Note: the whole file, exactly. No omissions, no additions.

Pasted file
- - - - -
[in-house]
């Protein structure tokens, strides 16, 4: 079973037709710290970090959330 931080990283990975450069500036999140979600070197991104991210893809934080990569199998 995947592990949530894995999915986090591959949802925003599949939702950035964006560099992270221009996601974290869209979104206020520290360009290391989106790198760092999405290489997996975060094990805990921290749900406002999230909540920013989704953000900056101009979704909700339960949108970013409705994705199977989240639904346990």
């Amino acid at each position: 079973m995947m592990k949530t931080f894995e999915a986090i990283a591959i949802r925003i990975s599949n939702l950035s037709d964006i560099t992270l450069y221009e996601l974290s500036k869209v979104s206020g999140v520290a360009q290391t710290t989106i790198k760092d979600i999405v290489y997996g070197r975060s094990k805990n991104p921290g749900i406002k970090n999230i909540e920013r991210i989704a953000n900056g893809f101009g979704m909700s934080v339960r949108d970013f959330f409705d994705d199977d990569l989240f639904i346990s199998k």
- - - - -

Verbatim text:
[in-house]
């Protein structure tokens, strides 16, 4: 079973037709710290970090959330 931080990283990975450069500036999140979600070197991104991210893809934080990569199998 995947592990949530894995999915986090591959949802925003599949939702950035964006560099992270221009996601974290869209979104206020520290360009290391989106790198760092999405290489997996975060094990805990921290749900406002999230909540920013989704953000900056101009979704909700339960949108970013409705994705199977989240639904346990």
């Amino acid at each position: 079973m995947m592990k949530t931080f894995e999915a986090i990283a591959i949802r925003i990975s599949n939702l950035s037709d964006i560099t992270l450069y221009e996601l974290s500036k869209v979104s206020g999140v520290a360009q290391t710290t989106i790198k760092d979600i999405v290489y997996g070197r975060s094990k805990n991104p921290g749900i406002k970090n999230i909540e920013r991210i989704a953000n900056g893809f101009g979704m909700s934080v339960r949108d970013f959330f409705d994705d199977d990569l989240f639904i346990s199998k």